"There are few or no gastrointestinal symptoms. Non-gastrointestinal features, such as Dermatitis Herpetiformis (a very itchy skin rash), iron deficiency anemia, or osteoporosis are more common in atypical celiac disease. Like classical celiac disease, the diagnosis of atypical celiac disease is made by blood testing for antibodies commonly found in celiac disease. Villous atrophy is seen in the small intestinal biopsy and symptoms improve on a gluten-free diet. The 'atypical' presentation of celiac disease is currently the most common presentation."
"Subclinical celiac disease is disease that is below the threshold of clinical detection without signs or symptoms sufficient to trigger celiac disease in routine clinical testing. 3 There are no related gastrointestinal or non-gastrointestinal symptoms or nutritional deficiencies seen but damage is still occurring to the small intestine. Villous atrophy can be seen. Individuals with subclinical celiac disease are usually found through screenings of high-risk individuals. Examples include a person with a family history of celiac disease or type 1 diabetes, or someone diagnosed on routine endoscopy that was performed for other reasons. The value of treating subclinical celiac disease with a gluten-free diet is uncertain."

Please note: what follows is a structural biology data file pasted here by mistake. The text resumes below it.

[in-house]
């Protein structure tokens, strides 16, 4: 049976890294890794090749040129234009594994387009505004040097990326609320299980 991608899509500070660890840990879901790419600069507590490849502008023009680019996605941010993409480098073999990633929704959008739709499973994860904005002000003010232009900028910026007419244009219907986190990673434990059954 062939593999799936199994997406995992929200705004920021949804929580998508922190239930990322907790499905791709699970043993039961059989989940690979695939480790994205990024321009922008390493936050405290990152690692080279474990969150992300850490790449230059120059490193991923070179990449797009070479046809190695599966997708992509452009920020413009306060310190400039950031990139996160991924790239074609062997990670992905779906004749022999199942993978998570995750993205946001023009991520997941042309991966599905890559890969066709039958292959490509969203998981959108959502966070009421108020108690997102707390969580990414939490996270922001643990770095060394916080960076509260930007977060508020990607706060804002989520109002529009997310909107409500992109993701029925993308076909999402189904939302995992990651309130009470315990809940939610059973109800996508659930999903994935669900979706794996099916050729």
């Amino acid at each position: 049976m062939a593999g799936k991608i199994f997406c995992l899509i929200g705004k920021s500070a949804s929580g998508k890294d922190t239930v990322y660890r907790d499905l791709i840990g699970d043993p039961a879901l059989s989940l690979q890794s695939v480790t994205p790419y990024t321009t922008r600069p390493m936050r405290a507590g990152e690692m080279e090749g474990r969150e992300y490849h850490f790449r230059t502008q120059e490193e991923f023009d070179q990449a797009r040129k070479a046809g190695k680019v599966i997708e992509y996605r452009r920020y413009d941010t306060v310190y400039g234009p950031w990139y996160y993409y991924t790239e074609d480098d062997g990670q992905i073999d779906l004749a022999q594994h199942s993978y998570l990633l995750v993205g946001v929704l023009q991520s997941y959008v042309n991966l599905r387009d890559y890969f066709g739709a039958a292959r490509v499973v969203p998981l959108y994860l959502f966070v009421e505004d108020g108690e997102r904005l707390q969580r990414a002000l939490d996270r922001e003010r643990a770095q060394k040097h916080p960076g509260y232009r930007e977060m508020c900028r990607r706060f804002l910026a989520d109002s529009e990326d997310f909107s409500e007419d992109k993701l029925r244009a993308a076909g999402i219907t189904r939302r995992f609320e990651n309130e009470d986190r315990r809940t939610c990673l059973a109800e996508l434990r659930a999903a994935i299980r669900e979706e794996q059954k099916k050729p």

"Blood tests are positive for celiac antibodies (either endomysial antibody or tissue transglutaminase antibody) but the small intestinal biopsy is normal with no evidence of villous atrophy. Individuals with potential celiac disease may develop active celiac disease later in life, either with symptoms or changes in their small intestinal biopsies. The value of treating potential celiac disease with a gluten-free diet is unproven. Most physicians recommend continuing on a normal diet but with increased awareness that active celiac disease may develop over time."
[The following image from the same article was helpful for me to visualize/understand that those with symptomatic celiac disease are a small number compared to the total number of people with celiac disease.]

Reference: Aybar, A, Fasano, A. A Global Disease: The Iceberg Dilemma. In Real Life with Celiac Disease: Troubleshooting and Thriving Gluten-Free. Eds. Dennis M, Leffler D. AGA Press. Bethesda, MD, 2010.


Another explanation: (Source: Celiac Disease Symptoms)

Classical, Non-Classical and Silent Celiac Disease

“According to the World Gastroenterology Organization, celiac disease may be divided into two types: classical and non-classical.